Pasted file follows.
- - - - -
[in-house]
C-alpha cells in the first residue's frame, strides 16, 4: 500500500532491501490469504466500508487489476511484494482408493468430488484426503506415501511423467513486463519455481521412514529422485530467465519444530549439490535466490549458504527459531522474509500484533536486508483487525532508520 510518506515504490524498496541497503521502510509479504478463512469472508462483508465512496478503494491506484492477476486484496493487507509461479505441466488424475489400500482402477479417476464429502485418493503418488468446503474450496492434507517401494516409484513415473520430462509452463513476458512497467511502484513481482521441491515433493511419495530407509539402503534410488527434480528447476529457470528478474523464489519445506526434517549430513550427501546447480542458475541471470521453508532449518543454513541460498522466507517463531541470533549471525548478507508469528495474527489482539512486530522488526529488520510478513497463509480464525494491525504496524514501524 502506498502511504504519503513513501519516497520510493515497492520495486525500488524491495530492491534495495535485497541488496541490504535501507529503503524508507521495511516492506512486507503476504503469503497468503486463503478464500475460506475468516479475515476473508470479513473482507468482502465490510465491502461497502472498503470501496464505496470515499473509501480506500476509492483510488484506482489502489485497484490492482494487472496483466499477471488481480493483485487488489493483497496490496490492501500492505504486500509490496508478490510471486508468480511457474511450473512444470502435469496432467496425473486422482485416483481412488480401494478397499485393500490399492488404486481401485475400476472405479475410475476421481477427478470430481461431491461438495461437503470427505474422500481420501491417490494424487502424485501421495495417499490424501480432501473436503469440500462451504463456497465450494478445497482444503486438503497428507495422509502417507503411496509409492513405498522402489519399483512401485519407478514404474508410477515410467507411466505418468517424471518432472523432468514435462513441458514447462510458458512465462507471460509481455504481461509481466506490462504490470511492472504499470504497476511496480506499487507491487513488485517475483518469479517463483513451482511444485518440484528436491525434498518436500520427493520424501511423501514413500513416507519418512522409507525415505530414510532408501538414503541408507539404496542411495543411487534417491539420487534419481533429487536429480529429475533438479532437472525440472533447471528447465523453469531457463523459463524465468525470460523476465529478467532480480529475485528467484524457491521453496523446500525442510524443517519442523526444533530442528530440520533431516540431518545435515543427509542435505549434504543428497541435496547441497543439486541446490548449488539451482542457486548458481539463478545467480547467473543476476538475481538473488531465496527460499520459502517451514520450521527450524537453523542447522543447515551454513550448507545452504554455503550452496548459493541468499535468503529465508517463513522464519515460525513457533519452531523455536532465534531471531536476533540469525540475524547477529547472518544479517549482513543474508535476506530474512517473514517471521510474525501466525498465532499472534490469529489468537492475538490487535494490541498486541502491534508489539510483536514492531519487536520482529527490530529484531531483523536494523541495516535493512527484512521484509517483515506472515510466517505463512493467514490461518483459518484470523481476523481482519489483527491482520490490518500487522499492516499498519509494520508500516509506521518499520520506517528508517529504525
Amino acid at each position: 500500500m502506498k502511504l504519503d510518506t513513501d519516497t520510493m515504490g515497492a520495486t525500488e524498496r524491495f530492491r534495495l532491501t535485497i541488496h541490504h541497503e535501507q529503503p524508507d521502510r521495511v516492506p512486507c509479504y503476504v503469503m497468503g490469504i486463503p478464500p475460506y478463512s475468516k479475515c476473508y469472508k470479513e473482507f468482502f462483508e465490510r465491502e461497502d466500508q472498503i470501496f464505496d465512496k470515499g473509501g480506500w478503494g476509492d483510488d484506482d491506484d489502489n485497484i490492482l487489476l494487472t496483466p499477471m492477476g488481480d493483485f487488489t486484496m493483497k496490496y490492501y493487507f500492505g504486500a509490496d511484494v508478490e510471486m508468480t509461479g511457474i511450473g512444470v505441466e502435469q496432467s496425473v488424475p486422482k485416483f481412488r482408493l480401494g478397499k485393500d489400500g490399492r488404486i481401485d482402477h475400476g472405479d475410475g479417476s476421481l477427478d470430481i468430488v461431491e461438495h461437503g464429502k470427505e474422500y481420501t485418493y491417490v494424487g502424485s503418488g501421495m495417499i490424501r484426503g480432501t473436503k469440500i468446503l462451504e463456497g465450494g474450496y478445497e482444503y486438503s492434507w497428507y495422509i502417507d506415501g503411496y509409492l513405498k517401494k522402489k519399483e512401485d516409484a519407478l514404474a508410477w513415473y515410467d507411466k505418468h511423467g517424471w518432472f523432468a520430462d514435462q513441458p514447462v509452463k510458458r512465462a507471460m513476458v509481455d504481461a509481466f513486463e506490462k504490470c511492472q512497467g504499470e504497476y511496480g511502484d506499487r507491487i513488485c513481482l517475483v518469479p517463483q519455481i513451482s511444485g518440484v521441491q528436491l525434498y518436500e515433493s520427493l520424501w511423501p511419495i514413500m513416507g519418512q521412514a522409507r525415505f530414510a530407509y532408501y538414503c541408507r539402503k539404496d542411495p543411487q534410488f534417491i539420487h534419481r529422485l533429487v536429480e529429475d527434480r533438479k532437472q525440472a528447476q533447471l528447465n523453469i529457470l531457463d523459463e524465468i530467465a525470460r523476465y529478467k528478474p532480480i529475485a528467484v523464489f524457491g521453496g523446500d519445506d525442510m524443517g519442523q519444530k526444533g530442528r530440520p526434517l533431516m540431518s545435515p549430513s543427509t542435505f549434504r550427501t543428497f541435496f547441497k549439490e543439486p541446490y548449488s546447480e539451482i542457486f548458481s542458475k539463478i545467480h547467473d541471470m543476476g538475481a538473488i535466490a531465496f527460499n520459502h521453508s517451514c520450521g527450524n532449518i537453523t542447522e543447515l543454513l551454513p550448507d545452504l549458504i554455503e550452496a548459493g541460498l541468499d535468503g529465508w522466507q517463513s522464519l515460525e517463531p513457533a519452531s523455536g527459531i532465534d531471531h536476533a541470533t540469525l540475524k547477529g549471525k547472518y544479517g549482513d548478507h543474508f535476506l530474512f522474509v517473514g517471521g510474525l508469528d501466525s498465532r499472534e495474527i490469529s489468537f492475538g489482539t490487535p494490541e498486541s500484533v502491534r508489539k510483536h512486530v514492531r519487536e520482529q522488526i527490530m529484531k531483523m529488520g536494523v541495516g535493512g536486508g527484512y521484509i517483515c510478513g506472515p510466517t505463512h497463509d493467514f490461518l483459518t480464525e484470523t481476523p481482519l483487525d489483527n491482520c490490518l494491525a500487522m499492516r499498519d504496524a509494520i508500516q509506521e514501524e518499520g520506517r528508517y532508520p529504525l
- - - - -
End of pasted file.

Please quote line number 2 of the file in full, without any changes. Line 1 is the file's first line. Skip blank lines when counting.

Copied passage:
C-alpha cells in the first residue's frame, strides 16, 4: 500500500532491501490469504466500508487489476511484494482408493468430488484426503506415501511423467513486463519455481521412514529422485530467465519444530549439490535466490549458504527459531522474509500484533536486508483487525532508520 510518506515504490524498496541497503521502510509479504478463512469472508462483508465512496478503494491506484492477476486484496493487507509461479505441466488424475489400500482402477479417476464429502485418493503418488468446503474450496492434507517401494516409484513415473520430462509452463513476458512497467511502484513481482521441491515433493511419495530407509539402503534410488527434480528447476529457470528478474523464489519445506526434517549430513550427501546447480542458475541471470521453508532449518543454513541460498522466507517463531541470533549471525548478507508469528495474527489482539512486530522488526529488520510478513497463509480464525494491525504496524514501524 502506498502511504504519503513513501519516497520510493515497492520495486525500488524491495530492491534495495535485497541488496541490504535501507529503503524508507521495511516492506512486507503476504503469503497468503486463503478464500475460506475468516479475515476473508470479513473482507468482502465490510465491502461497502472498503470501496464505496470515499473509501480506500476509492483510488484506482489502489485497484490492482494487472496483466499477471488481480493483485487488489493483497496490496490492501500492505504486500509490496508478490510471486508468480511457474511450473512444470502435469496432467496425473486422482485416483481412488480401494478397499485393500490399492488404486481401485475400476472405479475410475476421481477427478470430481461431491461438495461437503470427505474422500481420501491417490494424487502424485501421495495417499490424501480432501473436503469440500462451504463456497465450494478445497482444503486438503497428507495422509502417507503411496509409492513405498522402489519399483512401485519407478514404474508410477515410467507411466505418468517424471518432472523432468514435462513441458514447462510458458512465462507471460509481455504481461509481466506490462504490470511492472504499470504497476511496480506499487507491487513488485517475483518469479517463483513451482511444485518440484528436491525434498518436500520427493520424501511423501514413500513416507519418512522409507525415505530414510532408501538414503541408507539404496542411495543411487534417491539420487534419481533429487536429480529429475533438479532437472525440472533447471528447465523453469531457463523459463524465468525470460523476465529478467532480480529475485528467484524457491521453496523446500525442510524443517519442523526444533530442528530440520533431516540431518545435515543427509542435505549434504543428497541435496547441497543439486541446490548449488539451482542457486548458481539463478545467480547467473543476476538475481538473488531465496527460499520459502517451514520450521527450524537453523542447522543447515551454513550448507545452504554455503550452496548459493541468499535468503529465508517463513522464519515460525513457533519452531523455536532465534531471531536476533540469525540475524547477529547472518544479517549482513543474508535476506530474512517473514517471521510474525501466525498465532499472534490469529489468537492475538490487535494490541498486541502491534508489539510483536514492531519487536520482529527490530529484531531483523536494523541495516535493512527484512521484509517483515506472515510466517505463512493467514490461518483459518484470523481476523481482519489483527491482520490490518500487522499492516499498519509494520508500516509506521518499520520506517528508517529504525